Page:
It is critical to understand that classic symptoms of SBP may be absent in patients with cirrhosis. SBP can be very sneaky! Bacterial ascitic or systemic infection should be suspected when a patient with cirrhosis deteriorates, including isolated altered mental status, acute kidney injury, or jaundice.


Furthermore: 15% of patients with SBP are asymptomatic and not diagnosed until a paracentesis is performed (9). The importance of having a low threshold to doing a paracentesis was illustrated in a large study of 17,000 patients with cirrhosis and ascites who were admitted to the hospital and fit a diagnosis of ascites or encephalopathy. In those who had a paracentesis performed, there was a reduction in inpatient mortality versus those who did not.



It is vital to understand that despite these infections having a seemingly innocuous onset, there is a short window of opportunity for treatment and good outcomes. Indeed, if the opportunity for catching this infection early on is missed, shock and multisystem organ failure can easily occur.


If SBP is clinically suspected, promptly perform a paracentesis, as a delay is associated with increased mortality (11).

A paracentesis can be safely done in most patients with lab abnormalities like thrombocytopenia and INR.

After your paracentesis, order a cell count and culture of the peritoneal fluid. In most patients with known ascites, this is all you need. In those who are “first time” presentations of ascites and/or cirrhosis, it’s not a bad idea to get more tests (e.g. culture, cell count and differential, gram stain, albumin, protein, glucose, lactate dehydrogenase, amylase, and bilirubin). Officially, diagnosis is made with a polymorphonuclear (PMN) cell count >250 cells/mm3, pH <7.35, blood-ascites pH gradient >0.1, positive ascitic fluid bacterial culture, and no secondary cause of peritonitis (12).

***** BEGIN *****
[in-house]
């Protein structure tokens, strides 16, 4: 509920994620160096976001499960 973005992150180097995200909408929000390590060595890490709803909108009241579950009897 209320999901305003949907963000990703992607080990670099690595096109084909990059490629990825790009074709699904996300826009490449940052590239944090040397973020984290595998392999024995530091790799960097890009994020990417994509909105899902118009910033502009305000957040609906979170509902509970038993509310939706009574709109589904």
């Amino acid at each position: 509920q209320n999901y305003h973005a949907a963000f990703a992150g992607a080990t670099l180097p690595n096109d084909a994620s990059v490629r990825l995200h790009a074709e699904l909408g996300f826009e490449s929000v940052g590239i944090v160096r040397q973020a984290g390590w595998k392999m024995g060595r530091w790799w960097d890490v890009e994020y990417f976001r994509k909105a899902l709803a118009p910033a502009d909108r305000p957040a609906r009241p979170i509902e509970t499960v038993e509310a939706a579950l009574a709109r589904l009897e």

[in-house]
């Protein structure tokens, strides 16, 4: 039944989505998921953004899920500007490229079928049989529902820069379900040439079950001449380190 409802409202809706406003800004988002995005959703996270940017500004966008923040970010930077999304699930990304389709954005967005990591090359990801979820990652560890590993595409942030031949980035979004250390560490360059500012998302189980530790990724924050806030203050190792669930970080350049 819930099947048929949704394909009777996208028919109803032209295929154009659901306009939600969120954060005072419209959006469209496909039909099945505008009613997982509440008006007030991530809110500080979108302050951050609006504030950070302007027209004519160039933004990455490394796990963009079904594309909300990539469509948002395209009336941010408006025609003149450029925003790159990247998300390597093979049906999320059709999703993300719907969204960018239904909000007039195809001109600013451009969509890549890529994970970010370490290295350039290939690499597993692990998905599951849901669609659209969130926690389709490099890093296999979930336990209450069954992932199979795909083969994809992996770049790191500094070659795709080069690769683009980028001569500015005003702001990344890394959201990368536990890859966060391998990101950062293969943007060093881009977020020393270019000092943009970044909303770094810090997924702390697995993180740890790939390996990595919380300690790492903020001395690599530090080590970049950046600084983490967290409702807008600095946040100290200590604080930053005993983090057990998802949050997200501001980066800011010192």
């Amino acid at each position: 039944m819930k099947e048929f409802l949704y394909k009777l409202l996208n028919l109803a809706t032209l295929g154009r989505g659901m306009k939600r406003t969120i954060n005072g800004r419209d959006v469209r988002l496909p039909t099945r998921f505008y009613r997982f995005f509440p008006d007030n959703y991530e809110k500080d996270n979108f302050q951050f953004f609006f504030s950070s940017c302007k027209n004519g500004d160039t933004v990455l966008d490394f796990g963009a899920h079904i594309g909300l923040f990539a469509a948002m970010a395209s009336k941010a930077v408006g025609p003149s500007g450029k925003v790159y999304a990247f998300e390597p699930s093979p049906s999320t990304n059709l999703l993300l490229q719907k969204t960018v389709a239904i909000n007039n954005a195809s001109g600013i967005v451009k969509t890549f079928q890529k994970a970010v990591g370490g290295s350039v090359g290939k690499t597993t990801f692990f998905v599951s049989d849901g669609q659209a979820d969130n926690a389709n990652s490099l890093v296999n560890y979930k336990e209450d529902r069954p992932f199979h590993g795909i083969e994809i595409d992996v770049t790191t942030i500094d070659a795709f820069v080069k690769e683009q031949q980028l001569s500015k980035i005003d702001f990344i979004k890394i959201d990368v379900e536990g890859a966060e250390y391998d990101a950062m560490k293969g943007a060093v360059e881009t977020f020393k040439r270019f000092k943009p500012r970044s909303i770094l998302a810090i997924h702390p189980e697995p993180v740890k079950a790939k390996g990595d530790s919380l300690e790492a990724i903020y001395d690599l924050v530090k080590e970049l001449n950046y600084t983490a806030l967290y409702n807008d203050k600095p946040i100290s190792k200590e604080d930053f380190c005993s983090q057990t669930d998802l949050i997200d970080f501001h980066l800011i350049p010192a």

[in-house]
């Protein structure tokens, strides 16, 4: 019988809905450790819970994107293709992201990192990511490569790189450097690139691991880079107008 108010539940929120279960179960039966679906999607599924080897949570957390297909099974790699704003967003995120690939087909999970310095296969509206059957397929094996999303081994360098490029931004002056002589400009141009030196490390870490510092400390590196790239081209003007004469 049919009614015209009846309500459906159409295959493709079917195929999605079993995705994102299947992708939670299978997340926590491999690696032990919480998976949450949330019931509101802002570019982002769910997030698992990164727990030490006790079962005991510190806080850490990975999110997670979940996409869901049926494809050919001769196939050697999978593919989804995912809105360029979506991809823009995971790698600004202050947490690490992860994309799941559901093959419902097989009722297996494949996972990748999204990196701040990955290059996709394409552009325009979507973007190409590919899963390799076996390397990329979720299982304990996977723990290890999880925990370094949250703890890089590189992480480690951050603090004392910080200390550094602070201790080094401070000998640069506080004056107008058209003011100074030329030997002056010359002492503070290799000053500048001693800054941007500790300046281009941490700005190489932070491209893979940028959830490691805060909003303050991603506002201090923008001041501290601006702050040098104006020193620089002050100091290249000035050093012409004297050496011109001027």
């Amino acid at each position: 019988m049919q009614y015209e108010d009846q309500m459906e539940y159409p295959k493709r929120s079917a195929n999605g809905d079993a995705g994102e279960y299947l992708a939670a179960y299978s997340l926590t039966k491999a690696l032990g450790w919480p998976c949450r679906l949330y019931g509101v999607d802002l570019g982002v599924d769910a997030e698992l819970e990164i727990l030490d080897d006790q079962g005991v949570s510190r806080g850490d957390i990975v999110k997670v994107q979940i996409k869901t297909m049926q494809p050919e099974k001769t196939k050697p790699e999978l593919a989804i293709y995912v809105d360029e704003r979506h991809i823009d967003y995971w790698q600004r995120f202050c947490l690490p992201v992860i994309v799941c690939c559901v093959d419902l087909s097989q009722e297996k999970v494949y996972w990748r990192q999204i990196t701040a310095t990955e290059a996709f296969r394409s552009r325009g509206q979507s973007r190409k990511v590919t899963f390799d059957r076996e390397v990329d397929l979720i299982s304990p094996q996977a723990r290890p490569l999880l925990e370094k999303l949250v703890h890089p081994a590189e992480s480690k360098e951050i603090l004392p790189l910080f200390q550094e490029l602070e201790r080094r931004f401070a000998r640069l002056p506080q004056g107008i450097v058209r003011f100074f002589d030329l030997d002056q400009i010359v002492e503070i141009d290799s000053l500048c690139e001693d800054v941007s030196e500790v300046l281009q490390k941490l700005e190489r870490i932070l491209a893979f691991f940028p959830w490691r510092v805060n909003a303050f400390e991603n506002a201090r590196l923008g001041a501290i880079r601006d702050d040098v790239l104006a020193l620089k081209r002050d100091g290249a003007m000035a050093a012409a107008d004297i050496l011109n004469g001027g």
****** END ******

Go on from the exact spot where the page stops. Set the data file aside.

The cell count is the most important aspect of the paracentesis in the ED. It is calculated by multiplying the total WBC number with the percentage of PMNs in the differential. Of note, you need to add bands and other neutrophil precursors into your calculation. Importantly, you need to subtract one PMN for every 250 RBCs in the cell count. This is because where there is hemorrhage into the ascitic fluid, red cells and white cells enter.



Begin broad spectrum empiric antibiotics after paracentesis in those who are clinically unstable. Otherwise, wait to start antibiotics until at least the cell count returns. Survival is very poor in those whom shock is present. One report found that survival decreased by ~8% for each hour in delay of starting ABX with septic shock (13).